Here are two tips that I use repeatedly when building reports in Power BI. “Repeatedly” is a bit of a stretch as I’m still a newbie with Power BI but this was remarkably hard to find so I’m blogging for my future self, when I forget. :)
For Tip #1, I love being able to format numbers in Excel easily with the click of a mouse button, but in Power BI, it’s not quite as straight forward. I like replacing 0’s with dashes, and I explain one way for you to do that.
For Tip #2, there are times where there is no data and the values show as blanks instead of showing a zero. This can occur on Card visuals where it shows “(blank)” and it can occur on matrix or other kinds of visuals too where “nothing” is just an empty space. If it’s a numeric or currency visual, I want to display the dash because that empty space is a zero value.
Tip #1 - Using Excel formatting syntax to format numbers
In Power BI Desktop, I’m doing this in “table view” but theoretically wherever the Column Tools menu appears this will also work. Here is an example of what my data looks like before the formatting is applied.
The highlighted values are what I want to show as dashes.
Highlighted sections are what I want to update
Start by going to Table view in Power BI desktop and find a table/column you want to adjust. It can be a measure that you know is a number/dollar or it can be an actual visible column.
- Click on the field you want to format on the right hand side fields listing.
- If the Column Tools menu isn’t selected by default, click on that menu.
- Click in the Format drop down list. It’s editable!
- Type or copy/paste from the formats below and click Enter/Return on the keyboard to set the format.
The screenshot below shows as best as I could capture, where and how to do this.
Table view, with a number format pasted in the Format box.
- “Estimated Dollars” is a currency field where I want 0 decimal places, a dollar sign, dashes for zeros (and brackets around negatives although my data doesn’t show an example of that).
- “Estimated Hours” is a number field, 2 decimal places, no dollar sign, and dashes for zeros (and also brackets around negatives).
Here is what the result looks like afterwards:
Highlighted sections are what are now displaying as I want to see them.
Format Strings to copy
The formatting strings are (or should be) the same as what you might find in Excel, except the inclusion of colour notations aren’t supported. (I.E., putting [Red] in the format string will show [Red] instead of colouring the values red.)
The 3 segments in each formatting example represent how to display a positive value, a negative value, and a zero value. Note I have a space at the end of segment 1 (before the first semi-colon) so that the numbers align visually when there may be negatives (the bracket fills the space on negative values). Same for the dash, so that the dash more-or-less aligns with the numbers. I’ve put a space after the $ sign but that too is editable if you don’t want that look.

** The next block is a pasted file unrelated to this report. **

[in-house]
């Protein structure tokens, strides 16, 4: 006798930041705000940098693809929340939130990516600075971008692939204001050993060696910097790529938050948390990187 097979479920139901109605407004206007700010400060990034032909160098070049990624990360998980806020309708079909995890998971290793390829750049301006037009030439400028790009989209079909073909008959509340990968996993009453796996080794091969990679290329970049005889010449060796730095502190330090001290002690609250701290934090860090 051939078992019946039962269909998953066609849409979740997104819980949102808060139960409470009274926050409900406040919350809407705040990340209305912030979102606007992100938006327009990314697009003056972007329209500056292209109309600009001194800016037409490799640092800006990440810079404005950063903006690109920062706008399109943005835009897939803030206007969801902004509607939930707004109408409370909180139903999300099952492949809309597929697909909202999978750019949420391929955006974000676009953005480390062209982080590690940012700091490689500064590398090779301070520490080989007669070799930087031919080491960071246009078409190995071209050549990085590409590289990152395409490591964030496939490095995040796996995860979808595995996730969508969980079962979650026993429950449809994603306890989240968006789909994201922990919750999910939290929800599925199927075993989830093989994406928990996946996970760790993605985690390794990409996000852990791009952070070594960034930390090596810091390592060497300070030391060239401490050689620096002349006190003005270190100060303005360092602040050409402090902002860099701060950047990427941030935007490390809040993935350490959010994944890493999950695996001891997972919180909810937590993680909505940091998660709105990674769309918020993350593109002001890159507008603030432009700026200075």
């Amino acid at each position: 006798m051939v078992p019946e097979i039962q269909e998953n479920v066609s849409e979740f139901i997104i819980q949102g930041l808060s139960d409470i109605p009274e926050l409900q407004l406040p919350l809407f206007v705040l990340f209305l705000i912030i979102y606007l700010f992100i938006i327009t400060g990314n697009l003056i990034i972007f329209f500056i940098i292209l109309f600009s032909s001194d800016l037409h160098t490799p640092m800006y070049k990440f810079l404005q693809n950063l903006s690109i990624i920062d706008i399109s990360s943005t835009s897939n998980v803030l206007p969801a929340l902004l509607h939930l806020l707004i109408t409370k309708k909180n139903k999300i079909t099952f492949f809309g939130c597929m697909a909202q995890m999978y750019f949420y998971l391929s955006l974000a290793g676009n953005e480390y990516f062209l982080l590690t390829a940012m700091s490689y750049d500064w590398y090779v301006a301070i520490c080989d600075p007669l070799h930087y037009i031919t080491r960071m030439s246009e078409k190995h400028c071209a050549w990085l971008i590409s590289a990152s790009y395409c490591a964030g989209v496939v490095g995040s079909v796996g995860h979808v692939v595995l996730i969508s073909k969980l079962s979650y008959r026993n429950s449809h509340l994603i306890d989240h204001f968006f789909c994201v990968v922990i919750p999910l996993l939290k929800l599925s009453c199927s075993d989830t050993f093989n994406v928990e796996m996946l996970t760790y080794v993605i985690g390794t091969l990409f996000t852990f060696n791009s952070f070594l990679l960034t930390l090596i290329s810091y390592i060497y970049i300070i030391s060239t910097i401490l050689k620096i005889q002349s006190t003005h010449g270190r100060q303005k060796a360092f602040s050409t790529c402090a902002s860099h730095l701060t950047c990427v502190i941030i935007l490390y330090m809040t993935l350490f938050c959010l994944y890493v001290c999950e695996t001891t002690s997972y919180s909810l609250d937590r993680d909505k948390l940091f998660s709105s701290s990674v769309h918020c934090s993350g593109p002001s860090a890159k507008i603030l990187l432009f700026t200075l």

I have not tried any further formatting as 90% of the time, this is what I need and since I forget the syntax, I will be copying and pasting from my own blog for years to come. :)
Tip #2 - How to display 0 instead of (blank)
This is the point of the post I feel like a cheesy infomercial dude. “But wait! There’s more!”. :)
In the last screenshot above from Tip #1, I took that same screenshot after replacing zeros with dashes, and highlighted different fields where columns are displaying blanks. I want those displayed as dashes too since the value in them is 0.
“Before” with blank values
This is what needs to be done, on your measure, to fix this. The keyword there is it’s on the measure so if your data is not there, there is no way to make it display a zero but you can with a measure.
The fix seems absurdly simple. Add “+0” to the end of your measure. Effectively what that’s doing is turning the result into a number even if there is no value present in that measure’s result.
Here is the same screenshot afterwards. Two of my columns were using measures. I only had to apply this to those 2 measures, any other column which is using a mathematical formula then picks up the zero in its result. Note, however, one red highlighted cell which remains blank. That is a column which I did not use a measure on. In order for me to resolve that, I need to make a measure for the values in that column.
The results are showing as dashes because I have formatted the columns using Tip #1 to display zeros as dashes.
“After” shot showing the previous blanks now are zero values.
There may be multiple ways to resolve this same issue. I’ve seen other posts where the formatting is done within the measure itself for Tip #1, but this seems far simpler overall. I have not testing this further so I don’t know where else you could apply the scenario but in theory, if you do not like the date format options, for example, you could change them with similar syntax for date formats.